Population viscosity promotes altruism under density-dependent dispersal
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A basic mechanism of kin selection is population viscosity, whereby individuals do not move far from their place of birth and hence tend to be surrounded by relatives. In such circumstances, even indiscriminate altruism among neighbours will often involve interactions between kin, which has a promoting effect on the evolution of altruism. This has the potential to explain altruistic behaviour across the whole tree of life, including in taxa for which recognition of kin is implausible. However, population viscosity may also intensify resource competition among kin, which has an inhibitory effect on altruism. Indeed, in the simplest scenario, in which individuals disperse with a fixed probability, these two effects have been shown to exactly cancel such that there is no net impact of viscosity on altruism. Here, we show that if individuals are able to disperse conditionally upon local density, they are favoured to do so, with more altruistic neighbourhoods exhibiting a higher rate of dispersal and concomitant relaxation of kin competition. Comparing across different populations or species, this leads to a negative correlation between overall levels of dispersal and altruism. We demonstrate both analytically and using individual-based simulations that population viscosity promotes the evolution of altruism under density-dependent dispersal.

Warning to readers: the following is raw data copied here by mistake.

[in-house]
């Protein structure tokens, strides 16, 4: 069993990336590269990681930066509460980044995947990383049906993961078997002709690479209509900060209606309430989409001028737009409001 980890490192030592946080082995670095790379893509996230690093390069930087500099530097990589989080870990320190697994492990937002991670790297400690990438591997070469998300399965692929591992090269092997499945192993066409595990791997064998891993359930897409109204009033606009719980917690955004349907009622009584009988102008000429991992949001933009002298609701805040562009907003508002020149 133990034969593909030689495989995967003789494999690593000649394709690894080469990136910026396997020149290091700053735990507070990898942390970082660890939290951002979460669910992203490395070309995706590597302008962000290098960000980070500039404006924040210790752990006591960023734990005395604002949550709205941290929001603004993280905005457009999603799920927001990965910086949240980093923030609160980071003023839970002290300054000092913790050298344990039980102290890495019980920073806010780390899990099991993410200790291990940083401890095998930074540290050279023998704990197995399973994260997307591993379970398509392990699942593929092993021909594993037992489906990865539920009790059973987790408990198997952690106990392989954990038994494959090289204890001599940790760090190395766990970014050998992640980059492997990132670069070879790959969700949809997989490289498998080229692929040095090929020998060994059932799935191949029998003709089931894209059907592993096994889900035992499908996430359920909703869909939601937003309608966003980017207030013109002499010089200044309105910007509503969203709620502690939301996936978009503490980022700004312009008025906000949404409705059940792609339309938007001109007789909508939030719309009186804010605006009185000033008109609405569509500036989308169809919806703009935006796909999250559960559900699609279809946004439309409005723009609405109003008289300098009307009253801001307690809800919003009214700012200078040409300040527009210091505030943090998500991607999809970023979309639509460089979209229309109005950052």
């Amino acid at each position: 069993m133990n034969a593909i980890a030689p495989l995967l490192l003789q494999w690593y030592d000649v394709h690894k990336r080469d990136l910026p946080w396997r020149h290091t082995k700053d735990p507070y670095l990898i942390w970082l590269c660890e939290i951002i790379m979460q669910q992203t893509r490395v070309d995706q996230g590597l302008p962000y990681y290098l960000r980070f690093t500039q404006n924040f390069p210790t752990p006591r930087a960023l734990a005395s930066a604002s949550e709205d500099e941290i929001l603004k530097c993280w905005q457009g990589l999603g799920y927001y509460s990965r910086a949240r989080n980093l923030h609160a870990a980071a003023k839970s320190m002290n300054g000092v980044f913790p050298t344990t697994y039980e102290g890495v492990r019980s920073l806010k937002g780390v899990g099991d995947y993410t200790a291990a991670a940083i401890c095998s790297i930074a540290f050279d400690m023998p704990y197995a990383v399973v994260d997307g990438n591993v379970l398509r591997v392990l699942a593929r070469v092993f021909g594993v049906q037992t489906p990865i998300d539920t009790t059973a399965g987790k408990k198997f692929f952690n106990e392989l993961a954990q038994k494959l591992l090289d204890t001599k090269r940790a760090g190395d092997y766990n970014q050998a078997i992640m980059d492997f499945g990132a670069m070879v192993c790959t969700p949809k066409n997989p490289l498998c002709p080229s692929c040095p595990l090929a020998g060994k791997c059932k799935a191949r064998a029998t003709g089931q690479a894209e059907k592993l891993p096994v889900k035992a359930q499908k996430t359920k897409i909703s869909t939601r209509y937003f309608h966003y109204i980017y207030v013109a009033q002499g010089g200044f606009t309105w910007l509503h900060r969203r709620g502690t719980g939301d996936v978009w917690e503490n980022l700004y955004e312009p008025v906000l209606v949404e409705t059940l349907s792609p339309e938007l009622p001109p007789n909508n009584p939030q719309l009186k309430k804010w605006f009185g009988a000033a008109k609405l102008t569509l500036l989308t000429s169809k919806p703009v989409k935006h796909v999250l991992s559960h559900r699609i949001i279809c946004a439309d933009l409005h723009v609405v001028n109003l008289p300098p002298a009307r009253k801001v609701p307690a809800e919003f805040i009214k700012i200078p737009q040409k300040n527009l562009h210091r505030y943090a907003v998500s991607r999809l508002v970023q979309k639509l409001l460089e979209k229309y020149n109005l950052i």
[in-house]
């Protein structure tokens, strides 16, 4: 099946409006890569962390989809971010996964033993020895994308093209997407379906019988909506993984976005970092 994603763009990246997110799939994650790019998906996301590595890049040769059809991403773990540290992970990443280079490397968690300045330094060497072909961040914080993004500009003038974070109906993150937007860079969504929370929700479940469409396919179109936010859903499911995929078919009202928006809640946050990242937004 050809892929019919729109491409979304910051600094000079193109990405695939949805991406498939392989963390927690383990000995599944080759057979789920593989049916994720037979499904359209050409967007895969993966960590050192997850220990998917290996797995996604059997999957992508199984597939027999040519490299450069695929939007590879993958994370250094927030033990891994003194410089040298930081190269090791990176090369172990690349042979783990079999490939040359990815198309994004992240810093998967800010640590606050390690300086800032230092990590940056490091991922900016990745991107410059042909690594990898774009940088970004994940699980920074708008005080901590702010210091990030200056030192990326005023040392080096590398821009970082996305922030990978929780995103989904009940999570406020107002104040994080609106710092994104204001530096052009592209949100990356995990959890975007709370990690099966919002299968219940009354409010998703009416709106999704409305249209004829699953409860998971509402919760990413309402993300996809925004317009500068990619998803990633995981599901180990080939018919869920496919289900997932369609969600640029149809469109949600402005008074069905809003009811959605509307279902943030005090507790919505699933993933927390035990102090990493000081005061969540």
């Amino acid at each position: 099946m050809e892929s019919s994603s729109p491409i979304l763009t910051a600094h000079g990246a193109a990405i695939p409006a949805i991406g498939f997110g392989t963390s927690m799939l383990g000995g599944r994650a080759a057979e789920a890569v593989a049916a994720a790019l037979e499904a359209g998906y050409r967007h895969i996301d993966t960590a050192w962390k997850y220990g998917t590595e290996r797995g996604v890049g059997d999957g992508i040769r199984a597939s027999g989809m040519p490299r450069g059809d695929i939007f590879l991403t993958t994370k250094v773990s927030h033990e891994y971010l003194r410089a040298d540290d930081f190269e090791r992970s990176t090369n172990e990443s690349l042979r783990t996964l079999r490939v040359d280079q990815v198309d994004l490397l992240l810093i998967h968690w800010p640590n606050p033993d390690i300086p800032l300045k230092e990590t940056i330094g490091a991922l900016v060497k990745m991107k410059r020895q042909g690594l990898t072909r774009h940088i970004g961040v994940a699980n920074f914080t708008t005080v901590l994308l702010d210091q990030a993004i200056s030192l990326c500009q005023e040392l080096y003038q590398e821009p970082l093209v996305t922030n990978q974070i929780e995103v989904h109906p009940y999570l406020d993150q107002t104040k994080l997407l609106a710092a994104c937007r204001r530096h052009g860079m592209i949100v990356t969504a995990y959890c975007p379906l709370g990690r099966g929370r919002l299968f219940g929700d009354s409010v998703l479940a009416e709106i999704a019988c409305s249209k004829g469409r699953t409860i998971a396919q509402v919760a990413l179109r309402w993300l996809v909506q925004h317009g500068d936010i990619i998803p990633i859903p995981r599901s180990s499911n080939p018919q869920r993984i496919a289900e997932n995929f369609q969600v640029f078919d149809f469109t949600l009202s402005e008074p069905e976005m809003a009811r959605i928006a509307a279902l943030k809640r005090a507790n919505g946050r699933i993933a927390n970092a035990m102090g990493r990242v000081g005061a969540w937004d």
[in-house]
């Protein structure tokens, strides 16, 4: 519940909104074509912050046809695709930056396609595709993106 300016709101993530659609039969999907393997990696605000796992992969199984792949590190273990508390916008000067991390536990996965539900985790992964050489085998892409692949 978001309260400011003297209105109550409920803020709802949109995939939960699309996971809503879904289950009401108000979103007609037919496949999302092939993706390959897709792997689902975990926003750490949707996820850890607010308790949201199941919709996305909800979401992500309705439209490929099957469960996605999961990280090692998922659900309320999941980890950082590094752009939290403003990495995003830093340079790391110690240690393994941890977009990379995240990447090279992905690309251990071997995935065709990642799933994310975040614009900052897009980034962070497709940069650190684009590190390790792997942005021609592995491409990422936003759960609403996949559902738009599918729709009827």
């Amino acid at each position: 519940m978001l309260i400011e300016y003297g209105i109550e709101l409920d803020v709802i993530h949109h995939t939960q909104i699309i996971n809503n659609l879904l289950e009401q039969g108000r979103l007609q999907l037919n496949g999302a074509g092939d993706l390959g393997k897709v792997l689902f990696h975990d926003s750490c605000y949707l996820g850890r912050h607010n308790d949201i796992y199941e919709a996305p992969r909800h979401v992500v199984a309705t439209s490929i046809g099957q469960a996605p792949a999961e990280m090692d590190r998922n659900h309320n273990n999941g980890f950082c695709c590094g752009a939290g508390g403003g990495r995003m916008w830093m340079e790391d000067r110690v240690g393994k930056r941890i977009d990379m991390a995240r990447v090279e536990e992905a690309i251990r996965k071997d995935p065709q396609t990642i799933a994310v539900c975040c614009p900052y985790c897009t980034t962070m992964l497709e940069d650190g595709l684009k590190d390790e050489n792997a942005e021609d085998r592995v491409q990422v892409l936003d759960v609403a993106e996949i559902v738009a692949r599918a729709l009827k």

Kanwal , J & Gardner , A 2022 , ' Population viscosity promotes altruism under density-dependent dispersal ' , Proceedings of the Royal Society of London Series B: Biological Sciences , vol. 289 , no. 1970 , 20212668 . https://doi.org/10.1098/rspb.2021.2668
Proceedings of the Royal Society of London Series B: Biological Sciences
Copyright © 2022 The Authors. Open Access. Published by the Royal Society under the terms of the Creative Commons Attribution License http://creativecommons.org/licenses/by/4.0/, which permits unrestricted use, provided the original author and source are credited.
DescriptionFunding: This work was supported by a Natural Environment Research Council Independent Research Fellowship (grant no. NE/K009524/1; AG) and a European Research Council Consolidator (grant no. 771387; AG and JK).
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